# there are statistics

“Statistical thinking will one day be as necessary for efficient citizenship as the ability to read and write.” H.G.Wells

Today! I swung by the penultimate session of the VIIIth Summer School in Statistics for Astronomers, just to catch a couple of old friends who were at the school, chat a bit at the coffee break, and get a quick refresher in clustering…

The school, being the 8th in a series, is offered by the Penn State Center for Astrostatistics, an NSF funded interdisciplinary center in, well, astronomy and statistics.

The school is very popular, and is aimed at graduate students in astronomy, and postdocs and researchers. Typically a little over a couple of dozen students are accepted, who get a week immersion course in modern statistical techniques and a crash course in using the ever popular R software package.

The department of astronomy, incidentally, also offers a graduate class in astrostatistics, covering a similar range of material.

So, when I was a teenager, I was, for obscure reasons, in a school in England and had just taken my mathematics “Ordinary”-level in the GCE exams. I was in the accelerated math class and raring to go on to the Advanced level, looking to get it done two years early.
Our new math-teacher-from-hell decided the advanced class would deviate from this track and spend a year doing the O-level Statistics class instead.
So, I got a year of intro Probability Theory and Statistics.

Didn’t handle it well, but had the sense to take the easy A and then got back into the whole math thing and did the Advanced Math, Advanced Pure Math, Advanced Applied Math GCEs.

For undergrad I did a Math.Phys. degree so got the mandatory dose of stats from the math side – Probability Theory, Statistical Techniques and Numerical Analysis; as well as baby stats for baby experimental physics slotted in the physics class curriculum.
Still not impressed.
Though I noted a lot of my pure Math friends were peeling off into the Stats, and most, as it happened, did very very well for themselves in various Chartered and Certified Occupations.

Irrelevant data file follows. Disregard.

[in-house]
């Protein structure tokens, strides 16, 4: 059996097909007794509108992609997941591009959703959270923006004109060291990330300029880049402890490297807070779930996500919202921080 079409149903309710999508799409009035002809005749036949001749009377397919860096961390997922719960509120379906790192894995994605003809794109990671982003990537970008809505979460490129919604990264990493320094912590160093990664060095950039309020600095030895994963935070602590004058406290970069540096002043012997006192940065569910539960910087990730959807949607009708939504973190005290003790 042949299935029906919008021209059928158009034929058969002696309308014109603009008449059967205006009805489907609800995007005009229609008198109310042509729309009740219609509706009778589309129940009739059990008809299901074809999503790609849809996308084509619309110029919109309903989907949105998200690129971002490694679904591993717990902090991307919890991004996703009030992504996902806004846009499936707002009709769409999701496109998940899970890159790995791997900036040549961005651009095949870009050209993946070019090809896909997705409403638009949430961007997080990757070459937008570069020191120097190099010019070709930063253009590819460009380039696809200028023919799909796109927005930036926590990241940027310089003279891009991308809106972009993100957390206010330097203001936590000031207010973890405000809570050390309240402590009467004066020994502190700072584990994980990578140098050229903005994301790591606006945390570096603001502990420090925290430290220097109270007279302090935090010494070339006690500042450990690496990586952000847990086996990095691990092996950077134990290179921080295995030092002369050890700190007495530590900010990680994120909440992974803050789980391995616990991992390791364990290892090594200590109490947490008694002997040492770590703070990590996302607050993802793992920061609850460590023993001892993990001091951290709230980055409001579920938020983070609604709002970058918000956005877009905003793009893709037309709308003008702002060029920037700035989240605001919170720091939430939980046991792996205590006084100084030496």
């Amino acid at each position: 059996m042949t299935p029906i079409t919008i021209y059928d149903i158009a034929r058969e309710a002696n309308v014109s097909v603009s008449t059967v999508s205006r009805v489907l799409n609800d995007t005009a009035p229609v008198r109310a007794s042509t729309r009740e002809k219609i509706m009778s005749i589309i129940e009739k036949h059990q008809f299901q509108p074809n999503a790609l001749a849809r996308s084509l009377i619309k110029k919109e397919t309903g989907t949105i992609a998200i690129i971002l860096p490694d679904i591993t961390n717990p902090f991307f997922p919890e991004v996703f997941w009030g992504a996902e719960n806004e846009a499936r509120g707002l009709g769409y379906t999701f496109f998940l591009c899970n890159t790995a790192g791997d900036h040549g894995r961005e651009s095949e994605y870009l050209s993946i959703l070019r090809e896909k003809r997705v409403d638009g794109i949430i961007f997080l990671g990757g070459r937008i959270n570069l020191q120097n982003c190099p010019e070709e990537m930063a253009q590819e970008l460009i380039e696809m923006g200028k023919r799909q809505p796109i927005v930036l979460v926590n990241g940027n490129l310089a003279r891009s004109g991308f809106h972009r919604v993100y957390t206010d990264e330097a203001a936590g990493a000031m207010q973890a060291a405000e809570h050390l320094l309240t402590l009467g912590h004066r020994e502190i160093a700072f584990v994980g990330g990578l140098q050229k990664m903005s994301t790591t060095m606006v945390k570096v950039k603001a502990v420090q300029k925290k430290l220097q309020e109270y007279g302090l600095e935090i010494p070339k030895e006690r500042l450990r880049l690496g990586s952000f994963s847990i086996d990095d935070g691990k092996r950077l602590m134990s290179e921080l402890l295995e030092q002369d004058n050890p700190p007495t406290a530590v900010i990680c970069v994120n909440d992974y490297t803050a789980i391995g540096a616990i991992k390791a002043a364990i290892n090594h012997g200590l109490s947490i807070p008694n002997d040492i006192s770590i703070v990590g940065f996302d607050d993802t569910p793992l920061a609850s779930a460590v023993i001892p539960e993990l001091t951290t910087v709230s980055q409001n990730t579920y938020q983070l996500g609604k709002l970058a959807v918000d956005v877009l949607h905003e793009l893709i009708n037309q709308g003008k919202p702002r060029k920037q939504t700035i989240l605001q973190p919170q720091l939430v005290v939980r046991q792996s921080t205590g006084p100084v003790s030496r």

Grad school came upon me, and the obligatory year long Math Methods class was taught by an Experimental Particle Physicist – not so much trendy topology and rather a lot of monte-carlo-the-crap-out-of-this-particle-detector (baby toddler version).
Shock immersion in fortran coding, and a lot of the stuff I had soaked up earlier was now actually useful, and I think I date my corruption conversion to computational techniques to that term, and it wasn’t that bad actually…
I fondly remember one of the problems as actually being challenging in an interesting sort of way.

So, “my fine young friends/now that I am Full Professor”, what do I really think of stats?

I’ve gradually come to think that comprehension of statistical techniques is at least as necessary for our profession as calculus, and arguably more important in a range of subfields.
It is also one of the technical prerequisites students are least likely to have taken in any depth, and are most resistant to get into seriously.

It is also, unarguably, the single most useful skill we can have our students learn, both for being usable as researchers, and for alternate career options.
Serious demonstrated statistical skills, at the level of user, not necessarily developer, is the skill most likely to keep you comfortably fed, sheltered and provided with the latest iThingies if you decide the whole academia thing is not for you, or find external circumstances leaving no choices about such.

Er, so, come take our course.
Next year.
It is full.

1. #1 wurmfood
June 8, 2012

One of the classes I’ve had to take in college was statistics. Unfortunately, I really feel like I learned nothing in the class even though I got an A. Can you recommend a resource on practical application of stats so that I can possibly understand it better through use?

2. #2 Steinn Sigurðsson
June 8, 2012
3. #3 JohnD
www.stsci.edu/~debes
June 8, 2012

I am bummed that I just missed registration for something similar hosted here at the ‘tute last fall…

4. #4 Eli Rabett
http://rabett.blogspot.com
June 10, 2012

There are interesting parallel developments on the statistics and calculus front, e.g. r and mathematica (ok maple if you prefer). The mechanics of stat and cal have become irrelevant. Knowing about the meaning and limitations of all the methods is what students need. Hell, your \$5 calculator can do regression.